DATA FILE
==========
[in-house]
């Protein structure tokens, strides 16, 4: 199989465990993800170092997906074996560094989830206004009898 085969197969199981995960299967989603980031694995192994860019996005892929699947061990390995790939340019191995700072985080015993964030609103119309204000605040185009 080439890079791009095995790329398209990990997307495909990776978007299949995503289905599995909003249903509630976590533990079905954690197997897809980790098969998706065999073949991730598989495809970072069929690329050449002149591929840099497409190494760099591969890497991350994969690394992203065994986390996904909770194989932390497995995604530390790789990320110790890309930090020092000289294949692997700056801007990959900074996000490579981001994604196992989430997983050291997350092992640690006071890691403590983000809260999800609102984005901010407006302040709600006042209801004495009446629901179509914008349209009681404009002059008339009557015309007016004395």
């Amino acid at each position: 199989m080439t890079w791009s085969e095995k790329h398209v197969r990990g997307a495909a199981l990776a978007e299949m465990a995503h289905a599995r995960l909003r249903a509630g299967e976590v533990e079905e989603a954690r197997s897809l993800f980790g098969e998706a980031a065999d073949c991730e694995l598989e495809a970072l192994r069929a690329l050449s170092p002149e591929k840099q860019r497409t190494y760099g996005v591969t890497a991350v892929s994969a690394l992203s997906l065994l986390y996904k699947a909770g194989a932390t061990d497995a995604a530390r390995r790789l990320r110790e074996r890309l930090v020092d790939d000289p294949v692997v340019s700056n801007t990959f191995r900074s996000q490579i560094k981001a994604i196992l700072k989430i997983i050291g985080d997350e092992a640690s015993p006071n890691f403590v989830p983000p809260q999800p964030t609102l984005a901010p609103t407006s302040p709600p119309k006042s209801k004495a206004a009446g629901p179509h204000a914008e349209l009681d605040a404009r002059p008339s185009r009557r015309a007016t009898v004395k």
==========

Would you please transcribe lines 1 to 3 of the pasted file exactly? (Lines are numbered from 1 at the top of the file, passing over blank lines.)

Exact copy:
[in-house]
């Protein structure tokens, strides 16, 4: 199989465990993800170092997906074996560094989830206004009898 085969197969199981995960299967989603980031694995192994860019996005892929699947061990390995790939340019191995700072985080015993964030609103119309204000605040185009 080439890079791009095995790329398209990990997307495909990776978007299949995503289905599995909003249903509630976590533990079905954690197997897809980790098969998706065999073949991730598989495809970072069929690329050449002149591929840099497409190494760099591969890497991350994969690394992203065994986390996904909770194989932390497995995604530390790789990320110790890309930090020092000289294949692997700056801007990959900074996000490579981001994604196992989430997983050291997350092992640690006071890691403590983000809260999800609102984005901010407006302040709600006042209801004495009446629901179509914008349209009681404009002059008339009557015309007016004395």
């Amino acid at each position: 199989m080439t890079w791009s085969e095995k790329h398209v197969r990990g997307a495909a199981l990776a978007e299949m465990a995503h289905a599995r995960l909003r249903a509630g299967e976590v533990e079905e989603a954690r197997s897809l993800f980790g098969e998706a980031a065999d073949c991730e694995l598989e495809a970072l192994r069929a690329l050449s170092p002149e591929k840099q860019r497409t190494y760099g996005v591969t890497a991350v892929s994969a690394l992203s997906l065994l986390y996904k699947a909770g194989a932390t061990d497995a995604a530390r390995r790789l990320r110790e074996r890309l930090v020092d790939d000289p294949v692997v340019s700056n801007t990959f191995r900074s996000q490579i560094k981001a994604i196992l700072k989430i997983i050291g985080d997350e092992a640690s015993p006071n890691f403590v989830p983000p809260q999800p964030t609102l984005a901010p609103t407006s302040p709600p119309k006042s209801k004495a206004a009446g629901p179509h204000a914008e349209l009681d605040a404009r002059p008339s185009r009557r015309a007016t009898v004395k």